And then, there was another major issue; this time with Neeraj’s age. As per the Aadhaar card, he is only 14 years of age. It is illegal for kids under the age of 14 to work. I had noticed this when I had registered them on the website. When I had asked about it, they told me that it was again an error in the card. I am not sure if that is true. What I know for sure is that we need to analyse this in detail before jumping into any conclusions. Why do people choose to work at young age instead of going to school? Is there a flaw in the system itself? We cannot sit in the comforts of our city homes and dictate law to the poor. A detailed analysis would be required.

Anyways, the constables were surprised. They laughed and told me that I could be jailed for hiring him. I explained to them again that I wasn’t their owner and was living next to the construction site where they work. Then the boy constable asked - 

"So, why is it that you are bringing them here?" 

"Because they have been struggling since the lockdown was announced and there is no one to help them." I replied without a delay. 

That seemed to silence him. He quickly went into a room and checked with another man who was working on a computer. That man suggested that age 15 can be written on the entry form. While the boy constable was away, the old man looked at me and told - 

"They will get a SMS soon. You should be doing all this work, but we are doing it on your behalf anyways." In India, that statement means  - "I shall be doing my duty, like it is a favour and would expect a bribe for it." 

Having dealt enough with the police before, I smiled and remained silent. The boy constable returned and quickly completed the details for the last worker.

"A SMS would arrive soon!" they sang in unison. 

However, Sugreev and his friends did not seem hopeful about this additional step in the process. Two of Sugreev’s friends for whom I had registered on Seva Sindhu website earlier were also asked to go to their nearest police station. They were turned back by the police without an entry. The policemen had told them -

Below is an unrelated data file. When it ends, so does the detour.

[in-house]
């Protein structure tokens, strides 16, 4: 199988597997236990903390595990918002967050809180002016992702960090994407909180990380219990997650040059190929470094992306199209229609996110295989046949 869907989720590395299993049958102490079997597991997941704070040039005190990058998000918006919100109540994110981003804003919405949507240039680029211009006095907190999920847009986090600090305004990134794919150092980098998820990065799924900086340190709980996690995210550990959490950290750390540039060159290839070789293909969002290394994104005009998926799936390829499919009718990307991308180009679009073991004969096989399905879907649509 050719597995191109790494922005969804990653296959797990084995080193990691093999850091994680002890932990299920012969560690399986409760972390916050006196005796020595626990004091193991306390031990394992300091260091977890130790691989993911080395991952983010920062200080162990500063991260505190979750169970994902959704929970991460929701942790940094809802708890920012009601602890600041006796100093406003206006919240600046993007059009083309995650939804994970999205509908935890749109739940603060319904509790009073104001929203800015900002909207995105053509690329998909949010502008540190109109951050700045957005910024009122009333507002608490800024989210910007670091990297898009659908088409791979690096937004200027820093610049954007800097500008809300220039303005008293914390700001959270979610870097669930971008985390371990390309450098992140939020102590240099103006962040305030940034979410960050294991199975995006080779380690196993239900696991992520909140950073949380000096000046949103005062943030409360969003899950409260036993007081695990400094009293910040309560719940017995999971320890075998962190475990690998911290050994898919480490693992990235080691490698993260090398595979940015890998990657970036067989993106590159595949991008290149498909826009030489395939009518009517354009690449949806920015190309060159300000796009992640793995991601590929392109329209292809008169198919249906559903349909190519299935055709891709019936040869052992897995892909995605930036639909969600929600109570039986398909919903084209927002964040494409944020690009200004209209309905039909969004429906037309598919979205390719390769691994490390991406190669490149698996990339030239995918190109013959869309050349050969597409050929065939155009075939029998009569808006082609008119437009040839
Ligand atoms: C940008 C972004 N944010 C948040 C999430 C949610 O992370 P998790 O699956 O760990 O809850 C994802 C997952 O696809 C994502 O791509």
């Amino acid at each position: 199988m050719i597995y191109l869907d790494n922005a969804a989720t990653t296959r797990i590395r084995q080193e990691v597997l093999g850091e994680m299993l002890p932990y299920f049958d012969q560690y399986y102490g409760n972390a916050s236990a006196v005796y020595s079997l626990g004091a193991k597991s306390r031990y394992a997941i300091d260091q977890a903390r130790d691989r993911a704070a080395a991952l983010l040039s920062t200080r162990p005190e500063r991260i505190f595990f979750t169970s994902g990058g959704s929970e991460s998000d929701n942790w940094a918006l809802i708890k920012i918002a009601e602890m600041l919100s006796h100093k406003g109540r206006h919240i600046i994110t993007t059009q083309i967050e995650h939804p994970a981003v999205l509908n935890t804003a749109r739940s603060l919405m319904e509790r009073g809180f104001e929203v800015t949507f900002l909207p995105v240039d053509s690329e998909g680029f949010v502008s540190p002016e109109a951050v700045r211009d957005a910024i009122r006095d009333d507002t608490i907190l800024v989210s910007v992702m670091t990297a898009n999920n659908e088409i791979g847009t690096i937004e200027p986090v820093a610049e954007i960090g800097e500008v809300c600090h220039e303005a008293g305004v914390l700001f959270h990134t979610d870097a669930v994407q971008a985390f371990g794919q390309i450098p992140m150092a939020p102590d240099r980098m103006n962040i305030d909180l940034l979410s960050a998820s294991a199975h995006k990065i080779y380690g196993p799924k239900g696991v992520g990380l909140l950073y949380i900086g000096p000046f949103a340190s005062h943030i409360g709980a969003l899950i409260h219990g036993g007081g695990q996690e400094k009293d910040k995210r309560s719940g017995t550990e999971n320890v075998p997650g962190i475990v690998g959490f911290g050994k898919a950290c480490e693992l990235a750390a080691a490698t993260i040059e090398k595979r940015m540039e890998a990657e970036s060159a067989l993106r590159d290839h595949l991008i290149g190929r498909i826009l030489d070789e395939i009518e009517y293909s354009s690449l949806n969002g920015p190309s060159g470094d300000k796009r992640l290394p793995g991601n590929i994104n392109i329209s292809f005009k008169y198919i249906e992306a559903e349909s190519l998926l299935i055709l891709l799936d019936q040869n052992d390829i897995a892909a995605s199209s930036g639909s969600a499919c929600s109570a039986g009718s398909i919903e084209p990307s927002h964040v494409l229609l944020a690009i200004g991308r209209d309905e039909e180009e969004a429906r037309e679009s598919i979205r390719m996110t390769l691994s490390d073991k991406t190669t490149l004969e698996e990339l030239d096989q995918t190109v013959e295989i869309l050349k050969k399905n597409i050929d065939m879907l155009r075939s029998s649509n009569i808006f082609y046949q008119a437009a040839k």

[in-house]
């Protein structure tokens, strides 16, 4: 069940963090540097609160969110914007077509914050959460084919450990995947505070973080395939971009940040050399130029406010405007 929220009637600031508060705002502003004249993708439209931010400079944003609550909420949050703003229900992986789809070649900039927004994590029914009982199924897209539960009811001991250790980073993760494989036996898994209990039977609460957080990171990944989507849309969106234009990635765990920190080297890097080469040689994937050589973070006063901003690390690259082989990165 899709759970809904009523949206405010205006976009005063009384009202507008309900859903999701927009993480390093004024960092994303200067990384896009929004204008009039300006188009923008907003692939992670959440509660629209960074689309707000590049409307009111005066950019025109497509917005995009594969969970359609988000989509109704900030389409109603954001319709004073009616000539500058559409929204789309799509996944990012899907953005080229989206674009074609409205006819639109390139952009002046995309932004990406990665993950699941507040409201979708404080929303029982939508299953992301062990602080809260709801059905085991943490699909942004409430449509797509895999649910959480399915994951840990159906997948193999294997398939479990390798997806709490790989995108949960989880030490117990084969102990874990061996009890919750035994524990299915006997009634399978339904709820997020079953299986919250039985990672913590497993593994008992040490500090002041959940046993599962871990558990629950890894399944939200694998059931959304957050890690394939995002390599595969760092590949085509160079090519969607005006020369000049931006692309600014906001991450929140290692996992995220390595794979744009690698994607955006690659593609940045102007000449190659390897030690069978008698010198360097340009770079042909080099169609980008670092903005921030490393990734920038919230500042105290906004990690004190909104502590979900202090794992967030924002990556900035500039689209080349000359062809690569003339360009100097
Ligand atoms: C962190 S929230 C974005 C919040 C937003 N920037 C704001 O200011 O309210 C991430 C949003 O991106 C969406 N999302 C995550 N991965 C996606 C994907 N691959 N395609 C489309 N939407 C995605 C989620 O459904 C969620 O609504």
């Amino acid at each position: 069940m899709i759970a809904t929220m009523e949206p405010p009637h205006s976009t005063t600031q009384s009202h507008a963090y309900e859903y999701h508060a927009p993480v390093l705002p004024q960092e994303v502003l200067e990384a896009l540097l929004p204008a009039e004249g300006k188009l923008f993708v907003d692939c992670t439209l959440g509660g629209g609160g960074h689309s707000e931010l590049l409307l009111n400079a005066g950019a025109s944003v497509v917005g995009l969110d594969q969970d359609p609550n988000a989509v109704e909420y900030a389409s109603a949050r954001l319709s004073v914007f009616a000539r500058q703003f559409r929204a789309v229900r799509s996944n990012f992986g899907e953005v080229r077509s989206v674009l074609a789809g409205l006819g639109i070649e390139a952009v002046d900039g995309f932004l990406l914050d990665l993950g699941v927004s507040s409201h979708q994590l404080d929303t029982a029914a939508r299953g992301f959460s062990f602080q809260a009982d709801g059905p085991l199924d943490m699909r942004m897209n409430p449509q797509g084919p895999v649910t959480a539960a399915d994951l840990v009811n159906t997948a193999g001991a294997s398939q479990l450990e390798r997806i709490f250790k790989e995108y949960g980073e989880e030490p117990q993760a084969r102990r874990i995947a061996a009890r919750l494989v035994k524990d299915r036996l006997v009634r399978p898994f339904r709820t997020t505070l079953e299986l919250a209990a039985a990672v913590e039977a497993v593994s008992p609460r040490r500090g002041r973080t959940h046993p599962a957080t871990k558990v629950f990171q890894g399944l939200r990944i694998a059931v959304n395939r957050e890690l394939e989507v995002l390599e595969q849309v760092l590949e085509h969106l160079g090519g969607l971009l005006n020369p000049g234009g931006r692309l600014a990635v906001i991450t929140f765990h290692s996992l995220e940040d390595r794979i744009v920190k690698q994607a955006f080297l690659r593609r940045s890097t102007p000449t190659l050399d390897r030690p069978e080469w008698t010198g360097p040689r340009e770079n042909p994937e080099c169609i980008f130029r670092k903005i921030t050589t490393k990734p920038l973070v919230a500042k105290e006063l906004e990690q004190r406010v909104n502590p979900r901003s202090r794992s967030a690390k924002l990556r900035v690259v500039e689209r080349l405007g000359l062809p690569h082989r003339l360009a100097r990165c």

"All this is not required. Only Seva Sindhu registration is enough. We take entries just to give some hope to workers."

Poor communication and misinformation has been causing terrible confusion for the migrant workers. They are running from pillar to post just to get on that special train that the Government boasts about on newspapers and twitter accounts. The migrant workers are so scared of the police that they hesitate to speak to them directly. Some of them at the Nice road junction told us that they got caned. I felt that it was necessary to fill these men with some confidence. I told Sugreev - 

"There is no reason for you to be afraid of these policemen. You are not committing a crime. All you want is to go back home." 

It is ridiculous how all this is unfolding. We are treating these people like criminals. All they want is to return to their homes, that too, with their own money. The Government is charging Rs 1020 for a ticket. They are prepared to overcome any hurdle that may come their way to get on that train. But, the question is - 

When will that magic SMS arrive?


  1. Don't know what to what to write. Very depressing.

  2. That accident was indeed tragic. Even if they thought no trains would be running, I was wondering how come they chose to sleep on the tracks. Really sad. Their plight is like those of many similar people around the world.

    1. More important is to ask - Why were they walking on those railway tracks in the first place?

    2. Of course, that is true, Ajaya. No doubt. That's something very basic, is it not? There should never have been such a situation when they had to even think of walking hundreds of kilometers to reach their own homes. Sad.